Self Directed Learning Environment

How to Put Self-Directed Learning to Work in Your Classroom

Self-directed learning is not a new educational trend; it has been around for quite some time. It has been around since the beginnings of cognitive development (think Aristotle and Socrates), and it is a natural pathway to deep understanding and efficacy in a variety of situations and situations. When we are aware of the various ways in which self-directed learning can manifest itself in the classroom, and when we use it as an integral part of our learning process, we can provide students with a more meaningful learning experience that will last longer than the regurgitation of memorized content. Self-directed learning is something we practice daily.

What is Self-Directed Learning, and how does it work?

The progressive education movement and John Dewey, who believed that experience was the cornerstone of education, were responsible for some of the first modern formal theories of self-directed learning. Students would learn the most effective if they integrated both past and present experiences based on their interpretations and the subject matter being studied. Consequently, the educator’s role is to act as a guide, encouraging students to investigate their surroundings, formulate investigative questions, and conduct hypothesis testing.

Modern educational systems, which incorporate self-directed learning as pedagogy and are founded on the premise that all humans are capable of and should be responsible for their cognitive development, are available. Democratic Free Schools and programs, such as the Institute for Democratic Education (IDEA) and the Sudbury School, which emphasize educational freedom, democratic governance, and personal responsibility, are notable examples of progressive educational models.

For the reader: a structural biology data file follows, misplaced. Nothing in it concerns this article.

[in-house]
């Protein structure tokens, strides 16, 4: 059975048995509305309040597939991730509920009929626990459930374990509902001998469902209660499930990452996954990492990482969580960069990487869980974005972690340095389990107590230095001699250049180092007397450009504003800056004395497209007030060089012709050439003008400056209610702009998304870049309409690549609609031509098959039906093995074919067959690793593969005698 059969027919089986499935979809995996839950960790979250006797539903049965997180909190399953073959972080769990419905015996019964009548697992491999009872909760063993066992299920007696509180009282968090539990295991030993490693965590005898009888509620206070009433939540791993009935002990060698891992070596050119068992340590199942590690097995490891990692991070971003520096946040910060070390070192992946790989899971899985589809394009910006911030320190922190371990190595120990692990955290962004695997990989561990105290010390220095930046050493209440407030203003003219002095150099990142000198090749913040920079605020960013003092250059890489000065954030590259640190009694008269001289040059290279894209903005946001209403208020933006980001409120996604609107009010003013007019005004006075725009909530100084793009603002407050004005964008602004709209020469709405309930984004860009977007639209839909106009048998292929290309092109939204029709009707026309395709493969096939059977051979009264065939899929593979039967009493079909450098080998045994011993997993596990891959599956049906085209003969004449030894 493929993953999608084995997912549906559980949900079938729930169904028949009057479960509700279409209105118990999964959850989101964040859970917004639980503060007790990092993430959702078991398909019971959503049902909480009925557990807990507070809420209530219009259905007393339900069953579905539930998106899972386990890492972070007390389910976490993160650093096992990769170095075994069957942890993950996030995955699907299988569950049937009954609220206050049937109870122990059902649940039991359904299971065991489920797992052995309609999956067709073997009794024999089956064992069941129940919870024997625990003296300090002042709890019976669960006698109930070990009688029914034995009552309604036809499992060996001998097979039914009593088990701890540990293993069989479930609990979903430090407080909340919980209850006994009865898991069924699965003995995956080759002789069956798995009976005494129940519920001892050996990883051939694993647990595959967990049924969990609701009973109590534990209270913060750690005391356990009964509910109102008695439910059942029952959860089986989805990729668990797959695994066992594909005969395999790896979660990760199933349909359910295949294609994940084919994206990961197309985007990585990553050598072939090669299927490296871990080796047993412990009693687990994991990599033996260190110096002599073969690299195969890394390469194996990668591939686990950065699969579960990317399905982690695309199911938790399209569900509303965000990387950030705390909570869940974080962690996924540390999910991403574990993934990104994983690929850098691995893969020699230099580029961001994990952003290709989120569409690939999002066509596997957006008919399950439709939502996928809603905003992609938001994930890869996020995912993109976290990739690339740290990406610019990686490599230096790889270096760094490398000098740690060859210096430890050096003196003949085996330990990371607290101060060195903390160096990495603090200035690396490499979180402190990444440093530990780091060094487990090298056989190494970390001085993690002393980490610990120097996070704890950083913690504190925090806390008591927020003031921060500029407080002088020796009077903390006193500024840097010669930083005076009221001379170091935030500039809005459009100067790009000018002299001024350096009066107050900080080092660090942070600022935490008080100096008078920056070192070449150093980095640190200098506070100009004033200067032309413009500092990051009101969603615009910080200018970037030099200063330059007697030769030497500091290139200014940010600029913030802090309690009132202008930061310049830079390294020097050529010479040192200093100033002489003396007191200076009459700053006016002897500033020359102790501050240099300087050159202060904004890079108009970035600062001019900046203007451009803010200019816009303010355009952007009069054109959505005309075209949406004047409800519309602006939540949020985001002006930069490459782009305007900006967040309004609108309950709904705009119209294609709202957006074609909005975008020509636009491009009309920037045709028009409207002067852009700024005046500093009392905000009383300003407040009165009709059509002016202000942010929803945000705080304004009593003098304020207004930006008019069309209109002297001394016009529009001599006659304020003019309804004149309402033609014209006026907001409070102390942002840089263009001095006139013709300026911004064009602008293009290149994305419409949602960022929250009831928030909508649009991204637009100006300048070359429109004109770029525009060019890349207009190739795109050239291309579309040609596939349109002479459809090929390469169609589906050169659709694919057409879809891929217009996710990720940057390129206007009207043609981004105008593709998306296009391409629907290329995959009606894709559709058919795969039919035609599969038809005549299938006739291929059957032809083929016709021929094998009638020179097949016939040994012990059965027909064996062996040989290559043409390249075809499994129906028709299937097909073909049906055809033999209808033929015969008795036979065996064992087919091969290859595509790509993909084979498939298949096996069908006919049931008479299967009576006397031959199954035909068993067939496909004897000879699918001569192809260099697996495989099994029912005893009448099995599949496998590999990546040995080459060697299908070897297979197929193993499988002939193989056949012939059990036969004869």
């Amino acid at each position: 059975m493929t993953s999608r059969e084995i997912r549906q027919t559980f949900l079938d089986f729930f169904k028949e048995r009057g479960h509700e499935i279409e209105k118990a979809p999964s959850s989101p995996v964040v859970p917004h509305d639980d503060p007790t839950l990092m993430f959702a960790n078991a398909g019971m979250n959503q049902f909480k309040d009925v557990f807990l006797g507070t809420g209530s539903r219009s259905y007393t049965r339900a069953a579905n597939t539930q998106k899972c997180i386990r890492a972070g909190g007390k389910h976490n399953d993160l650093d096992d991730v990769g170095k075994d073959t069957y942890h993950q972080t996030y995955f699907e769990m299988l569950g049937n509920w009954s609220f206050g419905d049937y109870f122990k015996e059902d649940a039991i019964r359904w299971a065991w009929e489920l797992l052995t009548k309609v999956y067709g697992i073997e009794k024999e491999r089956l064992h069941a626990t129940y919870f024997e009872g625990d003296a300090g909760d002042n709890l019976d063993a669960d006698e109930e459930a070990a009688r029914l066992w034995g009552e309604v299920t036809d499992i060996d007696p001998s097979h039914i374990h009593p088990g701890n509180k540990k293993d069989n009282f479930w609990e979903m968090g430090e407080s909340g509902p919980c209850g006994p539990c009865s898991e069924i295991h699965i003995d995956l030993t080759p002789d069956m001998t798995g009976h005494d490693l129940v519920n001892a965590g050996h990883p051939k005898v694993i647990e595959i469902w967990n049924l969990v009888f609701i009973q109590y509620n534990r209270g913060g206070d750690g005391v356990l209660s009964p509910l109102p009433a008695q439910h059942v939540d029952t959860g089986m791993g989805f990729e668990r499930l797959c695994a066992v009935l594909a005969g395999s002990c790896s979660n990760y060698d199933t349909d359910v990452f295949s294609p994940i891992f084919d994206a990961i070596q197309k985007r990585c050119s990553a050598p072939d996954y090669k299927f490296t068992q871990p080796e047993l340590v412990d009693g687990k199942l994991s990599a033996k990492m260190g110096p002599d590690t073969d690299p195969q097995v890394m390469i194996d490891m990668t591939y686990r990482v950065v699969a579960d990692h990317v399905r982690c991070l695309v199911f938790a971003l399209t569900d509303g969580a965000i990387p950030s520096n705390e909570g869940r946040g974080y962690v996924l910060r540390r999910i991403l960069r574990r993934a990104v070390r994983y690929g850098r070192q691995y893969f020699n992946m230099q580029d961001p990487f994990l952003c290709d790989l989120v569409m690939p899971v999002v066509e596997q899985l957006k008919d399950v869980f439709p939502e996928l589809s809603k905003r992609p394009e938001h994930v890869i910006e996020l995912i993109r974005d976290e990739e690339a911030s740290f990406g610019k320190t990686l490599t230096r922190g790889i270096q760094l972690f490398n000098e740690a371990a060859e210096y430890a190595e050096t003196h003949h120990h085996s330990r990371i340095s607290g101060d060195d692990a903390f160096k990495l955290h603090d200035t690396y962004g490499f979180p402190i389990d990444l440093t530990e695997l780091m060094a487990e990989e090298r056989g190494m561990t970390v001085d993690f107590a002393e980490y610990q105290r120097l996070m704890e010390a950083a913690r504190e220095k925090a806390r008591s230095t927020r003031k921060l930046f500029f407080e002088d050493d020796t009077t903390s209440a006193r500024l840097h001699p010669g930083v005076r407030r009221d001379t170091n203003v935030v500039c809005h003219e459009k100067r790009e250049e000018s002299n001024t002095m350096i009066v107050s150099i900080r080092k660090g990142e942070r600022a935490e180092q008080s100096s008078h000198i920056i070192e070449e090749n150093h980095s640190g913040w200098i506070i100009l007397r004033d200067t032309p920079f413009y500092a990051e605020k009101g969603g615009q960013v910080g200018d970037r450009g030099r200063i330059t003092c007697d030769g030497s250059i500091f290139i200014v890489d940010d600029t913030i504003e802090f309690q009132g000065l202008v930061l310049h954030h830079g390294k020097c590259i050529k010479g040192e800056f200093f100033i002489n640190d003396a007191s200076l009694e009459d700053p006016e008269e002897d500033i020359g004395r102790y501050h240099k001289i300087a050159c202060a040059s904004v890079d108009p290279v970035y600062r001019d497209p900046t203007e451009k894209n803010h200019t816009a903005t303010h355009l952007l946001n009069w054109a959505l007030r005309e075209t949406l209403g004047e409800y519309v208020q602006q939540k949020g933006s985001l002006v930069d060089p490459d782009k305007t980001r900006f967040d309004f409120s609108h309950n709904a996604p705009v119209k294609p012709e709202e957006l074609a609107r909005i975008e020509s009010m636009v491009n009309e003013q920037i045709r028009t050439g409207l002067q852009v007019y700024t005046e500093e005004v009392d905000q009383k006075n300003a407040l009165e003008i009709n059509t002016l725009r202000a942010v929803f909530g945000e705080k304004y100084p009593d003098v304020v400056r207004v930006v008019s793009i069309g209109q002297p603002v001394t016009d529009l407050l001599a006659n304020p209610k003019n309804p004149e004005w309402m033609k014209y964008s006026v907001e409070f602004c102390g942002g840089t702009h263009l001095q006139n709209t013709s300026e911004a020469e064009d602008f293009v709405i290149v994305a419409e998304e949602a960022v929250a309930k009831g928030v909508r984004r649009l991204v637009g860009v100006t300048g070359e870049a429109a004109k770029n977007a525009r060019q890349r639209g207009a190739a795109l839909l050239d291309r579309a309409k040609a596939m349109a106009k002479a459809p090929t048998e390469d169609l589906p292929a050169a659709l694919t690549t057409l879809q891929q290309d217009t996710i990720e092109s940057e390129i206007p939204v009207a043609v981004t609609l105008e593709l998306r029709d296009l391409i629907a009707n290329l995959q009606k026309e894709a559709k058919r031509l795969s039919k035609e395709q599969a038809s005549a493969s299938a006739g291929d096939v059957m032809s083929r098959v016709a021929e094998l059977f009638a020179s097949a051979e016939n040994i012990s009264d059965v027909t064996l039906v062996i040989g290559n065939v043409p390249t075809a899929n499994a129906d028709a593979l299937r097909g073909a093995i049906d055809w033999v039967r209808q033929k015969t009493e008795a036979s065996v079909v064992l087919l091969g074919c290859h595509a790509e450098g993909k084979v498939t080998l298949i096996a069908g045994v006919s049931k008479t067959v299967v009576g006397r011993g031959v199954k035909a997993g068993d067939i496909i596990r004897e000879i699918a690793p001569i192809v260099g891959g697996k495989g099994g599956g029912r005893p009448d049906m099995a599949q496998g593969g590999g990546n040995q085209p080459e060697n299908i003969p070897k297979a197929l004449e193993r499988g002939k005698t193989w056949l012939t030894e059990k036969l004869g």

Simply discovering new information and thinking critically about it can be considered self-directed learning, as actively participating and contributing to a learning community, or designing your learning path and selecting resources, guides, and information.

What Am I Supposed to Do With It?

Whatever method you use to incorporate self-directed learning into your learning community, there are several strategies that teachers and parents can employ to help students take greater ownership and responsibility for their learning and to assist them in creating their learning path:

Critically Examining a Situation

The ability to be aware of oneself and one’s surroundings, as well as the willingness to inquire deeply about both, is the most valuable resource for engaging in self-directed learning. Even though there are numerous interpretations of what critical thinking is and does, Robert Ennis defined it as “reasonable, reflective thinking that is focused on deciding what to believe or do” (Ennis, 1996, p.166). Critical thinking is typically taught in the classroom through the use of the 5 W’s and the H.

Although asking questions is an important part of being a critical thinker, being a self-directed learner entails much more than that. All of these are more in-depth aspects of critical thinking:

Self-awareness and responses to one’s self-interests
Taking the credibility of the content into consideration Being open to new sources of information and viewpoints
Making discoveries while continuing to build on the combination of feelings, information, and discoveries
What applications does this have in the classroom?